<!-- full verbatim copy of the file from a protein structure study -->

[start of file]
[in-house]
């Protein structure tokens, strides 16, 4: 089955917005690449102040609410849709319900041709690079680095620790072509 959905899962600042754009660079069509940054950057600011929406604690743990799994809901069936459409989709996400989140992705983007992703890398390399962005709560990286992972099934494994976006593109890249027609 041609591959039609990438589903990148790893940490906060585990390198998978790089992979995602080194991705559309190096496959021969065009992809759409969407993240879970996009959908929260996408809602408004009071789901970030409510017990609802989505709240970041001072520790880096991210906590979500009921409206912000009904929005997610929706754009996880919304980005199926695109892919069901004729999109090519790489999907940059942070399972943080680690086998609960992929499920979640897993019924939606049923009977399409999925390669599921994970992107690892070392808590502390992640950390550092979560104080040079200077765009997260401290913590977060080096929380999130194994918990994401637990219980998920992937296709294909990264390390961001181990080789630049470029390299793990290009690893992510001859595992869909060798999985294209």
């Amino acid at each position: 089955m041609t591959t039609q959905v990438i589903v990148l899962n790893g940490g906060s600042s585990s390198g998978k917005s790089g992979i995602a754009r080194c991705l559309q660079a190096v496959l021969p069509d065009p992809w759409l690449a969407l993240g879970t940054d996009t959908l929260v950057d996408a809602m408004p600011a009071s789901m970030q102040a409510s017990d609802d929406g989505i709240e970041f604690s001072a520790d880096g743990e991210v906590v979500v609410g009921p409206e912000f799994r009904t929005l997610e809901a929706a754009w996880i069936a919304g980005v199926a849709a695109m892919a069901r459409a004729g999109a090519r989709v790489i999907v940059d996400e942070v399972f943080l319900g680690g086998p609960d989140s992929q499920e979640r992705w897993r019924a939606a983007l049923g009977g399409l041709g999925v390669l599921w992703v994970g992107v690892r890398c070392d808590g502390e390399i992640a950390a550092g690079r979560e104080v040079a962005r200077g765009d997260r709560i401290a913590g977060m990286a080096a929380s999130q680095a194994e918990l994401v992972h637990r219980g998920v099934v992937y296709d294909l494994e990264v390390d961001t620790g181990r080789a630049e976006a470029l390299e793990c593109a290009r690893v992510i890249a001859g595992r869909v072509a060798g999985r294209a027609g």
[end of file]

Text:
[in-house]
């Protein structure tokens, strides 16, 4: 089955917005690449102040609410849709319900041709690079680095620790072509 959905899962600042754009660079069509940054950057600011929406604690743990799994809901069936459409989709996400989140992705983007992703890398390399962005709560990286992972099934494994976006593109890249027609 041609591959039609990438589903990148790893940490906060585990390198998978790089992979995602080194991705559309190096496959021969065009992809759409969407993240879970996009959908929260996408809602408004009071789901970030409510017990609802989505709240970041001072520790880096991210906590979500009921409206912000009904929005997610929706754009996880919304980005199926695109892919069901004729999109090519790489999907940059942070399972943080680690086998609960992929499920979640897993019924939606049923009977399409999925390669599921994970992107690892070392808590502390992640950390550092979560104080040079200077765009997260401290913590977060080096929380999130194994918990994401637990219980998920992937296709294909990264390390961001181990080789630049470029390299793990290009690893992510001859595992869909060798999985294209």
């Amino acid at each position: 089955m041609t591959t039609q959905v990438i589903v990148l899962n790893g940490g906060s600042s585990s390198g998978k917005s790089g992979i995602a754009r080194c991705l559309q660079a190096v496959l021969p069509d065009p992809w759409l690449a969407l993240g879970t940054d996009t959908l929260v950057d996408a809602m408004p600011a009071s789901m970030q102040a409510s017990d609802d929406g989505i709240e970041f604690s001072a520790d880096g743990e991210v906590v979500v609410g009921p409206e912000f799994r009904t929005l997610e809901a929706a754009w996880i069936a919304g980005v199926a849709a695109m892919a069901r459409a004729g999109a090519r989709v790489i999907v940059d996400e942070v399972f943080l319900g680690g086998p609960d989140s992929q499920e979640r992705w897993r019924a939606a983007l049923g009977g399409l041709g999925v390669l599921w992703v994970g992107v690892r890398c070392d808590g502390e390399i992640a950390a550092g690079r979560e104080v040079a962005r200077g765009d997260r709560i401290a913590g977060m990286a080096a929380s999130q680095a194994e918990l994401v992972h637990r219980g998920v099934v992937y296709d294909l494994e990264v390390d961001t620790g181990r080789a630049e976006a470029l390299e793990c593109a290009r690893v992510i890249a001859g595992r869909v072509a060798g999985r294209a027609g």